Have you ever had trouble getting over a breakup?

It’s odd to be writing about this, since this is not a topic I frequently explore. I have read, though, that being depressed over a breakup is likely a common reason why people fall for the therapy trap. I suspect what happens, or can happen, is that a person feels an empty hole that the ex used to fill. They go to therapy, whether they know it or not, to fill that empty hole.

I did, in fact, a very long time ago, have trouble getting over a breakup. I think this only happened one time. I was 18 years old when I met HIM. He was older than me. I used this as a way to think I was cool, or some such thing.

I remember he knew a lot more about the world than I did. I looked up to him for that reason. He had what I thought was good common sense. He was also a hard worker and was good at finishing what he started. I had only finished my freshman year of college and he was a few years out.

I recall he had a very tough time getting a job. I believe this was because there were no jobs and the area was overrun with college students and grads who were filling up the job market. Finally he got a job washing dishes. It was all he could find at the time.

I was washing dishes, too. I liked the job because it was just me and the dishes. Washing dishes isn’t monotonous at all! There’s a rhythm to it, and you get used to that. It isn’t repetitive since you aren’t just washing one thing, such as plates. You might wash cups, or pans, or trays….and that changes throughout the shift. The dishwashing apparatus does make noise, but the noise isn’t obnoxious like McDonald’s loudspeaker noise.

HE came home late at night and so did I. Things seemed good over the summer. But I think the reason why I had such a hard time with this breakup, eventually, when it happened, was because inside, I never fully trusted him. I was always a bit on guard.

I don’t even remember feeling jealous, but just angry when he was clearly dating someone else. I convinced myself I wasn’t “good enough” and had to be “better” to win him back. He did not break up with me. After a while, though, I figured it out.

I don’t recall crying or anything, except one time when I burst into tears during my trumpet lesson. Other than that, I pretty much kept my utter frustration and feelings of loss to myself. I suspect a few people knew, though.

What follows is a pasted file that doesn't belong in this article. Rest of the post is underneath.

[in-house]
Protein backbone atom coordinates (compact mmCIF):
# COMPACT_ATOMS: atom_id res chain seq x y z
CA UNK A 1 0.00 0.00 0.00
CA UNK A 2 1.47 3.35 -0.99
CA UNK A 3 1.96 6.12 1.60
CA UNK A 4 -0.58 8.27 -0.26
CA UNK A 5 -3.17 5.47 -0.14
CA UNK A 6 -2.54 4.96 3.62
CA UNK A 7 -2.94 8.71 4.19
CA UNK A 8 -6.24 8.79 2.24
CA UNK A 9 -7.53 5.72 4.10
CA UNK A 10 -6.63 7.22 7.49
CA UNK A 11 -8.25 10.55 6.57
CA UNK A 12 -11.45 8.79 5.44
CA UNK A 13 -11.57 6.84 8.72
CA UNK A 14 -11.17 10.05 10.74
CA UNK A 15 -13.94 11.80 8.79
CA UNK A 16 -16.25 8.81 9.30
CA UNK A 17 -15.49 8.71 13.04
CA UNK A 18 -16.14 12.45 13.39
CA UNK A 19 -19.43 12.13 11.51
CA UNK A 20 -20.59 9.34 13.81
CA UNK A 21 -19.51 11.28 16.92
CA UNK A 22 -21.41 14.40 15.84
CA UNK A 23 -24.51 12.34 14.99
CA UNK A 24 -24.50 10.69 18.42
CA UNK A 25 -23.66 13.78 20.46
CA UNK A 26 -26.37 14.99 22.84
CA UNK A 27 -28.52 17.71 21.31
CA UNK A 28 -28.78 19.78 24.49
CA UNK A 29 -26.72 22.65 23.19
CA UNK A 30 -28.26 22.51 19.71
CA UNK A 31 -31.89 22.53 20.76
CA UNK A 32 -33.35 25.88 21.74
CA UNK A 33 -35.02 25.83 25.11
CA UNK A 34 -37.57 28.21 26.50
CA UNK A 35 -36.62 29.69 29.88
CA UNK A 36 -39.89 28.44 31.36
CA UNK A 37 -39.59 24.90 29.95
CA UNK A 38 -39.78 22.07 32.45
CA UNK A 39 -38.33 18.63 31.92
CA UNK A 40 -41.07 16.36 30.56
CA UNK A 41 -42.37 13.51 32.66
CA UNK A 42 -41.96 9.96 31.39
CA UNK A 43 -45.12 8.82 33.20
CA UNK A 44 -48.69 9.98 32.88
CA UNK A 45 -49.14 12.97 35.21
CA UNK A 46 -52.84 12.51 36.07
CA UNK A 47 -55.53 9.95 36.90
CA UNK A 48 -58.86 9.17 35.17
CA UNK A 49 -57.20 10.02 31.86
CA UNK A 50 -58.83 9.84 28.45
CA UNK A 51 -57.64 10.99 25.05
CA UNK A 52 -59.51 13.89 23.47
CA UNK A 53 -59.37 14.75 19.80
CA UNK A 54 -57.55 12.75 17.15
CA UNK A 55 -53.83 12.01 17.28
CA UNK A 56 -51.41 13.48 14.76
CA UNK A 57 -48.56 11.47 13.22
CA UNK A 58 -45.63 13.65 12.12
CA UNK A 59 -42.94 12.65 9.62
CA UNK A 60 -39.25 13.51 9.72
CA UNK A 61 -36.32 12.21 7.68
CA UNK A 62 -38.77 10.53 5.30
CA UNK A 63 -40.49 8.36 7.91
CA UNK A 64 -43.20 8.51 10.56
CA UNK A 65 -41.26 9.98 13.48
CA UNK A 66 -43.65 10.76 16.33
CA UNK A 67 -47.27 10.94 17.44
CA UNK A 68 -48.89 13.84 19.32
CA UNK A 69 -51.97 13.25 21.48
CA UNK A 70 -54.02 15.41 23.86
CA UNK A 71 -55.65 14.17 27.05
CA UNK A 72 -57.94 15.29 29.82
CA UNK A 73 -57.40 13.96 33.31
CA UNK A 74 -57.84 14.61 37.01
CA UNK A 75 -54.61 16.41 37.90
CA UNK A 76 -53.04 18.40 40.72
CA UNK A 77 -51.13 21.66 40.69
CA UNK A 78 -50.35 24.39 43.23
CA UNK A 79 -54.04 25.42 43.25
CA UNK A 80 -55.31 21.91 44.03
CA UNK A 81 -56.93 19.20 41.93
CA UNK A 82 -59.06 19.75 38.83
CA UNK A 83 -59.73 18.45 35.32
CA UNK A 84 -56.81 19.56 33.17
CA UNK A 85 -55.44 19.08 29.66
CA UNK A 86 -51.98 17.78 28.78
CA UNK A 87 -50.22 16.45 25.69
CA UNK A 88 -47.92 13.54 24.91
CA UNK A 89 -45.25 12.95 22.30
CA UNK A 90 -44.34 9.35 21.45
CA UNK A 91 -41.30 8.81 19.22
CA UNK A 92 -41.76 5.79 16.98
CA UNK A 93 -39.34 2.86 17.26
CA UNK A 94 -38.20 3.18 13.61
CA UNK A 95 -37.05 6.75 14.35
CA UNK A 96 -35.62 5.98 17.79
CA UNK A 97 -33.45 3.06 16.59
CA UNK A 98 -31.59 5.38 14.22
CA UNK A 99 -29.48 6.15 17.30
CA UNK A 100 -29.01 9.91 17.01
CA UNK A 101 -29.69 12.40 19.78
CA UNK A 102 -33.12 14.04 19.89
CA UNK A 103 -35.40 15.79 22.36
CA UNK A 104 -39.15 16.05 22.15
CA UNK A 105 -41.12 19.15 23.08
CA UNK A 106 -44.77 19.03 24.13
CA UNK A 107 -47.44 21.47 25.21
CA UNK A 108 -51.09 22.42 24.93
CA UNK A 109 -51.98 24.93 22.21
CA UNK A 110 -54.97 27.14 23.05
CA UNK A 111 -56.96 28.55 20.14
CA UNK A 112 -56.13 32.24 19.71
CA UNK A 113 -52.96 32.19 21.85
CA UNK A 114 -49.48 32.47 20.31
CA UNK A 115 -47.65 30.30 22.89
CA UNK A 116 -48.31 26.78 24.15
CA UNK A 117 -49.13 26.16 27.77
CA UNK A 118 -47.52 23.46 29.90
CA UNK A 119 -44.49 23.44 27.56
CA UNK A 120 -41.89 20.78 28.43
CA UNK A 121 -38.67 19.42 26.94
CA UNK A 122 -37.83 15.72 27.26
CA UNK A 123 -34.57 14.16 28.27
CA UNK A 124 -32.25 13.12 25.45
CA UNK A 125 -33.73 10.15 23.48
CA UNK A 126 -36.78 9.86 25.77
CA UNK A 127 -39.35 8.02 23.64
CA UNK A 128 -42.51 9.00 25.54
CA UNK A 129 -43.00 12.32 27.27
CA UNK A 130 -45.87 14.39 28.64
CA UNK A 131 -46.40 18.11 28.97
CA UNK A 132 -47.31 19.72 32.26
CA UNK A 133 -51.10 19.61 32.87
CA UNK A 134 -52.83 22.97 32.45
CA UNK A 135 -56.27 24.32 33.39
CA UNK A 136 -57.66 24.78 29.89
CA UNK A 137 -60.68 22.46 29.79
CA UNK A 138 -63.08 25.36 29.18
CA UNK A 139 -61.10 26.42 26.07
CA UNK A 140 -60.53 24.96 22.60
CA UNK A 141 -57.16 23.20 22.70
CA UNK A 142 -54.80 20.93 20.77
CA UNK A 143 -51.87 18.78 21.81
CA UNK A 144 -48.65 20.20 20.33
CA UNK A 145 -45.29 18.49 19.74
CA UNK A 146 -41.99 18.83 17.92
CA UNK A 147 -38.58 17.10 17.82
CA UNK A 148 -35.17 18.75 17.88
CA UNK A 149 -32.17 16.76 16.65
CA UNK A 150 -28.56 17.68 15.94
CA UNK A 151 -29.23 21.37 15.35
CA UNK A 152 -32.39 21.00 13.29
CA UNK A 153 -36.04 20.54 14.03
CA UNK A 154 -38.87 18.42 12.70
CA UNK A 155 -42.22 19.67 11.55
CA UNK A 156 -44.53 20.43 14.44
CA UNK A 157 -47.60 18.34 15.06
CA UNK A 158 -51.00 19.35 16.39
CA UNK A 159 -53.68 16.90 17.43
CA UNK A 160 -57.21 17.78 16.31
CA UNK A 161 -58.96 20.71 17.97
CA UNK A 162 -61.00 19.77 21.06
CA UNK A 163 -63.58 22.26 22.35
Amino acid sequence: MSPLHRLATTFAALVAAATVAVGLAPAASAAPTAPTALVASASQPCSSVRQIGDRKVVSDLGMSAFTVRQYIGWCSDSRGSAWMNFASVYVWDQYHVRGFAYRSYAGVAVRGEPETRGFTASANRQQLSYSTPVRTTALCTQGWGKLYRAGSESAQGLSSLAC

I got over it by relocating. I felt that I had get away from where I was, because HE was there, and I’d forever be tempted to woo him back, or think I was, as long as I stayed in the same place. This turned out to be an advantageous move for me. After all, there were very few jobs in the area. I moved primarily to take a new job, but in the back of my mind, I knew it would help me with the grieving I felt. It did.

After that, I don’t recall ever feeling like I was going to fall apart after a breakup. I strengthened myself. A lot of the time, I was the one who ended the relationship. A few times the guy got intolerable, and other times, I figured out early on that I was being used. I stopped putting a whole bunch of stake into these partnerships. I was much better off due to that decision.

Come to think of it, there was one time when I felt the loss very deeply, but now that I look back, a lot of what I was going through was mostly drug-induced.

These courtships go through the same cycle every time. I’m so used to it that whenever I meet someone, I tell myself it won’t last, or in many instances, that I don’t want it at all.

Book recommendation….or maybe not

Here is the book I purchased and read today:

I am not going to review it on Amazon, mainly because my feelings are mixed.

It didn’t help my overwhelming feeling of insignificance. Not at all. Besides that….

Some readers may be insulted by his style. I was not, but I didn’t exactly find it uplifting.

I don’t read books for “feelgood” anyway.

I like what he says about taking responsibility for your actions. He also says something about failure being part of life that I liked.

I did not like reading about getting negative people out of your life. I started reading his description of “negative people” and I said to myself, “Uh oh, I’m one of those people. Now what? Get me out of my life?”

Negativity is perceived. It’s not a real personality trait and it’s not something you can prove. A lot of people call those they dislike “negative.” In fact, they will use worse words such as various psych diagnoses, mainly due to their own inadequacies, their own failures.

Either way, when I was done with the book, I told myself the last thing I want to do is to get into a conversation with the author. I am not sure how much you can see in the preview but if he’s as insulting in real life as he is in his writing, I can’t see that anyone would want a dose of him.

How to kill off massive amounts of people

Maybe I have been thinking too much about science fiction novels where the world comes to an end. Or maybe reading too much history, instances where many were killed.